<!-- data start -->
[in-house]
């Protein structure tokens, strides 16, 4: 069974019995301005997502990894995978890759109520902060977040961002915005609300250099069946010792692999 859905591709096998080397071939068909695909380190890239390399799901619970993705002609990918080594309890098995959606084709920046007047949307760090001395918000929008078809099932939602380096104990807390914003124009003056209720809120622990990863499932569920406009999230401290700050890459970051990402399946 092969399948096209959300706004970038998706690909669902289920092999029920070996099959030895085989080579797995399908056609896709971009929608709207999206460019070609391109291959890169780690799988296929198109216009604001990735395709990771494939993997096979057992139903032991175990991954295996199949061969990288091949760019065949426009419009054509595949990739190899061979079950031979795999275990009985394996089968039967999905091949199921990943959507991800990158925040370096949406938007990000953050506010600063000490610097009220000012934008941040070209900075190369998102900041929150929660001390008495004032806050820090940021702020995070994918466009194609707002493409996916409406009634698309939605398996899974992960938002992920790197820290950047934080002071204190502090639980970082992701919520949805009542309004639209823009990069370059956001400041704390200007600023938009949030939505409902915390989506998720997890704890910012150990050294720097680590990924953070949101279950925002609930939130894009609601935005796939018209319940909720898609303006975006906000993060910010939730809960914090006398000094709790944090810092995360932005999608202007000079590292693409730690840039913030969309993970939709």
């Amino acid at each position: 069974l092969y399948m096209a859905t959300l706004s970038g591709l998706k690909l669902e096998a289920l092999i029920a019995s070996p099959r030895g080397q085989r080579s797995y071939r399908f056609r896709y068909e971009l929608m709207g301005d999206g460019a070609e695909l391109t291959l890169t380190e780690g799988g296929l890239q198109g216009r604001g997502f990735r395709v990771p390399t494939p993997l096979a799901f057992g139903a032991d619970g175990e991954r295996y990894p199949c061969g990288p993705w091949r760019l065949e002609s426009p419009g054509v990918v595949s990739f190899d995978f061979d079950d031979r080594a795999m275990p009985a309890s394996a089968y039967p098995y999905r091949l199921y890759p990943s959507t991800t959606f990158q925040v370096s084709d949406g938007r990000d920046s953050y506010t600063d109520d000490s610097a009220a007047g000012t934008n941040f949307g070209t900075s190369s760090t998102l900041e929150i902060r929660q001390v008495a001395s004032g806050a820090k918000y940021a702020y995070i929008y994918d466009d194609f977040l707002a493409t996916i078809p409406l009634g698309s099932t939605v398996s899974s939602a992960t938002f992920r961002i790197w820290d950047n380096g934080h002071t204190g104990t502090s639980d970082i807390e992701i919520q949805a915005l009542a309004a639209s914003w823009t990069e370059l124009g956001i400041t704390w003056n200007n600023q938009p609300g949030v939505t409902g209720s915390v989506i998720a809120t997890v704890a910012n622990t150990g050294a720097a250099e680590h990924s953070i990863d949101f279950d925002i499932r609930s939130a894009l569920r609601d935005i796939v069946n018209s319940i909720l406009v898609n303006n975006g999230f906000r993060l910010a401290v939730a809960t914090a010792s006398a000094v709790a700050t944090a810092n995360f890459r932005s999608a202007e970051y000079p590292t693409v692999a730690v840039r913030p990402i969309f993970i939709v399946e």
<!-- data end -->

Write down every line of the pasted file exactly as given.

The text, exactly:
[in-house]
């Protein structure tokens, strides 16, 4: 069974019995301005997502990894995978890759109520902060977040961002915005609300250099069946010792692999 859905591709096998080397071939068909695909380190890239390399799901619970993705002609990918080594309890098995959606084709920046007047949307760090001395918000929008078809099932939602380096104990807390914003124009003056209720809120622990990863499932569920406009999230401290700050890459970051990402399946 092969399948096209959300706004970038998706690909669902289920092999029920070996099959030895085989080579797995399908056609896709971009929608709207999206460019070609391109291959890169780690799988296929198109216009604001990735395709990771494939993997096979057992139903032991175990991954295996199949061969990288091949760019065949426009419009054509595949990739190899061979079950031979795999275990009985394996089968039967999905091949199921990943959507991800990158925040370096949406938007990000953050506010600063000490610097009220000012934008941040070209900075190369998102900041929150929660001390008495004032806050820090940021702020995070994918466009194609707002493409996916409406009634698309939605398996899974992960938002992920790197820290950047934080002071204190502090639980970082992701919520949805009542309004639209823009990069370059956001400041704390200007600023938009949030939505409902915390989506998720997890704890910012150990050294720097680590990924953070949101279950925002609930939130894009609601935005796939018209319940909720898609303006975006906000993060910010939730809960914090006398000094709790944090810092995360932005999608202007000079590292693409730690840039913030969309993970939709």
């Amino acid at each position: 069974l092969y399948m096209a859905t959300l706004s970038g591709l998706k690909l669902e096998a289920l092999i029920a019995s070996p099959r030895g080397q085989r080579s797995y071939r399908f056609r896709y068909e971009l929608m709207g301005d999206g460019a070609e695909l391109t291959l890169t380190e780690g799988g296929l890239q198109g216009r604001g997502f990735r395709v990771p390399t494939p993997l096979a799901f057992g139903a032991d619970g175990e991954r295996y990894p199949c061969g990288p993705w091949r760019l065949e002609s426009p419009g054509v990918v595949s990739f190899d995978f061979d079950d031979r080594a795999m275990p009985a309890s394996a089968y039967p098995y999905r091949l199921y890759p990943s959507t991800t959606f990158q925040v370096s084709d949406g938007r990000d920046s953050y506010t600063d109520d000490s610097a009220a007047g000012t934008n941040f949307g070209t900075s190369s760090t998102l900041e929150i902060r929660q001390v008495a001395s004032g806050a820090k918000y940021a702020y995070i929008y994918d466009d194609f977040l707002a493409t996916i078809p409406l009634g698309s099932t939605v398996s899974s939602a992960t938002f992920r961002i790197w820290d950047n380096g934080h002071t204190g104990t502090s639980d970082i807390e992701i919520q949805a915005l009542a309004a639209s914003w823009t990069e370059l124009g956001i400041t704390w003056n200007n600023q938009p609300g949030v939505t409902g209720s915390v989506i998720a809120t997890v704890a910012n622990t150990g050294a720097a250099e680590h990924s953070i990863d949101f279950d925002i499932r609930s939130a894009l569920r609601d935005i796939v069946n018209s319940i909720l406009v898609n303006n975006g999230f906000r993060l910010a401290v939730a809960t914090a010792s006398a000094v709790a700050t944090a810092n995360f890459r932005s999608a202007e970051y000079p590292t693409v692999a730690v840039r913030p990402i969309f993970i939709v399946e």